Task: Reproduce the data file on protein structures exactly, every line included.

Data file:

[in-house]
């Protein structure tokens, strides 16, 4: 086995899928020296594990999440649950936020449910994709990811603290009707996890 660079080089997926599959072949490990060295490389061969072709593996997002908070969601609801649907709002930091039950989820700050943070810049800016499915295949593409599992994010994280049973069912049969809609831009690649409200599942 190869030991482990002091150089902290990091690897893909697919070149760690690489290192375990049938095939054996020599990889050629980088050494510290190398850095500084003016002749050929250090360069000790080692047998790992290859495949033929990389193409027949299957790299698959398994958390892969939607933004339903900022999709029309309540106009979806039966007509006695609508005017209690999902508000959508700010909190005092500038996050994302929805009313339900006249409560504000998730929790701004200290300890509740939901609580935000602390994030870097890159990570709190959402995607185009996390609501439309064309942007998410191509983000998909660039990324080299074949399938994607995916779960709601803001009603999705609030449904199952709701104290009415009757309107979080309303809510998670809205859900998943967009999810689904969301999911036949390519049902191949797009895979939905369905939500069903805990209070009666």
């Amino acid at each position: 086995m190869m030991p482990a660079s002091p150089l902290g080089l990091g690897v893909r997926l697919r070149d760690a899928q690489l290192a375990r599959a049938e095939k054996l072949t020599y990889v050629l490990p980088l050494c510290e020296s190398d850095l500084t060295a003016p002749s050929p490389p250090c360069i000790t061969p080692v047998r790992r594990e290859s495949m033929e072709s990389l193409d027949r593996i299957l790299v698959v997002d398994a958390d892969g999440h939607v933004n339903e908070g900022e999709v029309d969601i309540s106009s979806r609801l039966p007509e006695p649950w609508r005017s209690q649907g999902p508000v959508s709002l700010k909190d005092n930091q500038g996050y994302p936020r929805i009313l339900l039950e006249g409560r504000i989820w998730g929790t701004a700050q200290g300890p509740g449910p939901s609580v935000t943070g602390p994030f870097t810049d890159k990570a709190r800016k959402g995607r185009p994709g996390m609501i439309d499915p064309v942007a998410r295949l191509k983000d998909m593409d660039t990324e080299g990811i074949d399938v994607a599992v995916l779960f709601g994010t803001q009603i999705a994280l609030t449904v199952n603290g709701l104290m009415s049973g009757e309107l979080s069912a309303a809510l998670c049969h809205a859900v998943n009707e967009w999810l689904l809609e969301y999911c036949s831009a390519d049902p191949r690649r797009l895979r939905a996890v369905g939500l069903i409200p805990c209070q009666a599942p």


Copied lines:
[in-house]
């Protein structure tokens, strides 16, 4: 086995899928020296594990999440649950936020449910994709990811603290009707996890 660079080089997926599959072949490990060295490389061969072709593996997002908070969601609801649907709002930091039950989820700050943070810049800016499915295949593409599992994010994280049973069912049969809609831009690649409200599942 190869030991482990002091150089902290990091690897893909697919070149760690690489290192375990049938095939054996020599990889050629980088050494510290190398850095500084003016002749050929250090360069000790080692047998790992290859495949033929990389193409027949299957790299698959398994958390892969939607933004339903900022999709029309309540106009979806039966007509006695609508005017209690999902508000959508700010909190005092500038996050994302929805009313339900006249409560504000998730929790701004200290300890509740939901609580935000602390994030870097890159990570709190959402995607185009996390609501439309064309942007998410191509983000998909660039990324080299074949399938994607995916779960709601803001009603999705609030449904199952709701104290009415009757309107979080309303809510998670809205859900998943967009999810689904969301999911036949390519049902191949797009895979939905369905939500069903805990209070009666």
């Amino acid at each position: 086995m190869m030991p482990a660079s002091p150089l902290g080089l990091g690897v893909r997926l697919r070149d760690a899928q690489l290192a375990r599959a049938e095939k054996l072949t020599y990889v050629l490990p980088l050494c510290e020296s190398d850095l500084t060295a003016p002749s050929p490389p250090c360069i000790t061969p080692v047998r790992r594990e290859s495949m033929e072709s990389l193409d027949r593996i299957l790299v698959v997002d398994a958390d892969g999440h939607v933004n339903e908070g900022e999709v029309d969601i309540s106009s979806r609801l039966p007509e006695p649950w609508r005017s209690q649907g999902p508000v959508s709002l700010k909190d005092n930091q500038g996050y994302p936020r929805i009313l339900l039950e006249g409560r504000i989820w998730g929790t701004a700050q200290g300890p509740g449910p939901s609580v935000t943070g602390p994030f870097t810049d890159k990570a709190r800016k959402g995607r185009p994709g996390m609501i439309d499915p064309v942007a998410r295949l191509k983000d998909m593409d660039t990324e080299g990811i074949d399938v994607a599992v995916l779960f709601g994010t803001q009603i999705a994280l609030t449904v199952n603290g709701l104290m009415s049973g009757e309107l979080s069912a309303a809510l998670c049969h809205a859900v998943n009707e967009w999810l689904l809609e969301y999911c036949s831009a390519d049902p191949r690649r797009l895979r939905a996890v369905g939500l069903i409200p805990c209070q009666a599942p």